Werner's Blog — Opinion, Analysis, Commentary
Are prices at the pump determined by Brent or West Texas?

There are two major crude oil price indices. Brent is the major benchmark for oil extracted from the North Sea. Brent is usually regarded as the leading global price index for crude oil. In the Eastern part of Canada, oil is mostly imported and is often benchmarked in Brent. In Western Canada, oil is drawn from Canadian and US sources and is benchmarked as Western Texas Intermediate, or WTI for short. Sometimes WTI is also referred to as Cushing, the major trading hub for crude oil in Northern America. Both benchmarks are for "light sweet crude", but WTI is somewhat lighter and sweeter than Brent. As WTI is a slightly higher quality than Brent, WTI should trade at a slight quality premium over Brent. In practice, it doesn't.

As the chart below shows, Brent has been trading at a premium over WTIsince 2011. At times, this gap reached as high as $30 per barrel. By the end of 2014, the price gap seemed to have vanished, but it reappeared in early 2015. Calling the price gap a "Brent premium" is perhaps the wrong way to put it. It is more of a "WTI discount" because the price gap reflects the glut of oil available in North America since the beginning of the "shale oil" boom. The sizable price gap is one of the reasons why exporting crude oil has become a very profitable proposition for Western Canadian oil producers. click on image for high-resolution PDF version. The price differences between Brent and WTI raises an interesting practical question about the effect of variations in these benchmark prices on the price of regular gasoline at the pump across Canadian cities. In Western Canada, gasoline is mostly derived from crude oil produce in North America. In Eastern Canada, however, crude oil is imported from a variety of countries. According to statistics from the National Energy Board, in 2013 Canada exported about four times as much oil than it imported—but imports were 30% more expensive than imports (per barrel). Based on the geographic differences on which source of oil influences the market, one would expect prices at the pump in Alberta and British Columbia to be determined mostly by West Texas Intermediate. In Ontario, Quebec, and Atlantic Canada, there should be a greater influence of Brent. However, how large is that influence? I have put that question to the test empirically. Weekly data on gasoline prices are readily available from Natural Resources Canada. Crude oil prices are available from the US Energy Information Administration. I use the US$ prices for crude oil, whereas prices at the pump are in Canadian Dollars. Thus the CAD/USD exchange rate is hidden in the analysis. As I had discussed in my April 1 blog, the Canadian Dollar has ever more become a petrocurrency with a strong passthrough from oil prices to the CAD/USD exchange rate. Using non-linear lest squares, I have estimated the price equation $\ln(p_t) = \alpha+\beta\left[(1-\nu)\ln(\mathrm{BRENT}_t)+\nu\ln(\mathrm{WTI}_t) \right]+\xi\cdot t+\epsilon$ for each city in the Natural Resources Canada database. The parameter of interest is $$0\le\nu\le1$$, which captures the share of influence of WTI. When $$\nu=1$$, then WTI exerts full influence, and when $$\nu=0$$, then Brent exerts full influence over the price at the pump. The regression equation is in logarithmic form, and thus $$\beta$$ captures a passthrough elasticity. The parameter $$\xi$$ captures a time trend. So what do the results tell us?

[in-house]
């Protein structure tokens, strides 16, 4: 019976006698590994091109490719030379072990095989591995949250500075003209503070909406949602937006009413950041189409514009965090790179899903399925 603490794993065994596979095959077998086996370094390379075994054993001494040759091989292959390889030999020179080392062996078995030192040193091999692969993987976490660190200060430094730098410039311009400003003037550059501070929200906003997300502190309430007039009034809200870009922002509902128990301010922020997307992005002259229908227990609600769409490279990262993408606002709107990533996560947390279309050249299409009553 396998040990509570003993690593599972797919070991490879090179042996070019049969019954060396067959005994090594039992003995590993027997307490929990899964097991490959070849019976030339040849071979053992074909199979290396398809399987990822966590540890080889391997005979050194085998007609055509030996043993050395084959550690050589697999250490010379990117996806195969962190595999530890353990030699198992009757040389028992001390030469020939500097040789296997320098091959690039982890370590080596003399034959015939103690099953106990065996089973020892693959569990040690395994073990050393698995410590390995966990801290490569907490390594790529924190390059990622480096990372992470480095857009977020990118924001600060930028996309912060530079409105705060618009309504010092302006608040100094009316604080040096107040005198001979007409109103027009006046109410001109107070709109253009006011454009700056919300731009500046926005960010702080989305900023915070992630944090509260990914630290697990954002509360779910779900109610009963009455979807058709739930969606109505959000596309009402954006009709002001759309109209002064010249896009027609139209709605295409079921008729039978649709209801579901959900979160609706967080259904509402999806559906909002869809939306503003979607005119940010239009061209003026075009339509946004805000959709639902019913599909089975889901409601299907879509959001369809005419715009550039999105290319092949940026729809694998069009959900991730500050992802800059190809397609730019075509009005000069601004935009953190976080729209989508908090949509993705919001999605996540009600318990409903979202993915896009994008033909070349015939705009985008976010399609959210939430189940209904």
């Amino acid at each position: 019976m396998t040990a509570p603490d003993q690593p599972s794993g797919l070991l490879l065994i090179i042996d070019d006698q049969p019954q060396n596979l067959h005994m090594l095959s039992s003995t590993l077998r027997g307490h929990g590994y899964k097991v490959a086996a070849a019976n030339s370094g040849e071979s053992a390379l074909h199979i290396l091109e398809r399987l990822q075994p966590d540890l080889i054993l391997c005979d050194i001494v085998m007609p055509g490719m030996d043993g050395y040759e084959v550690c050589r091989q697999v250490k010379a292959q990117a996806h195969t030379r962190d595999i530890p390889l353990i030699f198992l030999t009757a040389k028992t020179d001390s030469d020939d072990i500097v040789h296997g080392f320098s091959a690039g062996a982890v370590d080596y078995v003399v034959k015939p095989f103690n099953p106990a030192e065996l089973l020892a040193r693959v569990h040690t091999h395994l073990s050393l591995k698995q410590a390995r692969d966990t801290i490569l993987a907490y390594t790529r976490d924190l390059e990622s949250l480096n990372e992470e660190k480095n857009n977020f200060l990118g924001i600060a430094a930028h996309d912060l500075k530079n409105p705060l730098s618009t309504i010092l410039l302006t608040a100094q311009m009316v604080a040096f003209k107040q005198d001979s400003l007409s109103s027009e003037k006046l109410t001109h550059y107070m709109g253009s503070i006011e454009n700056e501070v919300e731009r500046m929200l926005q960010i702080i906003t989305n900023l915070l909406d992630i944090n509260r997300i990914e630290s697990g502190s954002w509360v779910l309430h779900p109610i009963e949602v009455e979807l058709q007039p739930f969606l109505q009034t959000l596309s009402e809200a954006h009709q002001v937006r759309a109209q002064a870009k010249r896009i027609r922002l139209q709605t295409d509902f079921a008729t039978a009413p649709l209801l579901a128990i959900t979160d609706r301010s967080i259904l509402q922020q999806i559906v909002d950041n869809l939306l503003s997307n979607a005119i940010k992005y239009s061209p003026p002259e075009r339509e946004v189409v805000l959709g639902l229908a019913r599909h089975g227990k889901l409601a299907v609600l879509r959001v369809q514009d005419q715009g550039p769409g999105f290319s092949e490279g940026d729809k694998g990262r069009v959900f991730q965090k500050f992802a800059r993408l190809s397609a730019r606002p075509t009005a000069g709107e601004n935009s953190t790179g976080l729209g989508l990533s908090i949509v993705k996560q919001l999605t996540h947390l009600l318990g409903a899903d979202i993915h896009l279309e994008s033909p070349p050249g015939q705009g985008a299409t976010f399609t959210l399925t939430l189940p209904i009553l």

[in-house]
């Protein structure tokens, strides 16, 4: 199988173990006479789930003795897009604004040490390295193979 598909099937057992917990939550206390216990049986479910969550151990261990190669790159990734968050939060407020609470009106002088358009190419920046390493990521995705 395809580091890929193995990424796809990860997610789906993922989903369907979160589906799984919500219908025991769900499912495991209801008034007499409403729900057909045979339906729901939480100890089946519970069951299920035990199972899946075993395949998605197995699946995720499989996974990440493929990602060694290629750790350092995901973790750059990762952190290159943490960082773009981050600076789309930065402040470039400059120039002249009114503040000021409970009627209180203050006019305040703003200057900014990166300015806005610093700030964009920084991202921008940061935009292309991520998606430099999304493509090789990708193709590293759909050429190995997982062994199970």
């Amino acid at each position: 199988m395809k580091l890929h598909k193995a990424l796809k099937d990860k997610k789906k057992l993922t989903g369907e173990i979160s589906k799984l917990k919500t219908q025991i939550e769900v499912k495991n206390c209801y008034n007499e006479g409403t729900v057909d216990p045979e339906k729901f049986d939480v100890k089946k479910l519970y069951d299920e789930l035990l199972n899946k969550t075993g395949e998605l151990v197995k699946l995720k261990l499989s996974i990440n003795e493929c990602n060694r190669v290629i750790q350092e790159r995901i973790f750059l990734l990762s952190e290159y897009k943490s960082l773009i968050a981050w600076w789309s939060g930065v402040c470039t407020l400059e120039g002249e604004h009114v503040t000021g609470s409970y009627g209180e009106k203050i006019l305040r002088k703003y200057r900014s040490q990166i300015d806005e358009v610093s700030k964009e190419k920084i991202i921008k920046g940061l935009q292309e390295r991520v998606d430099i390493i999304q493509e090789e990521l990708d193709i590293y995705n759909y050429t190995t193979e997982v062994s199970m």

For a number of Western cities, the estimation routine ends up in the constrained case where $$nu$$ is 100%. That is not surprising. WTI is clearly the driving force here. As we are moving east, the table below shows in increasing influence of Brent. However, even in the city that seems to be influenced by Brent the least, WTI's influence remains over two-thirds. Interestingly, Brent matters the most in Southern Ontario.

Posted on Friday, May 8, 2015 at 17:20 — #Energy | #Economics | #Transportation

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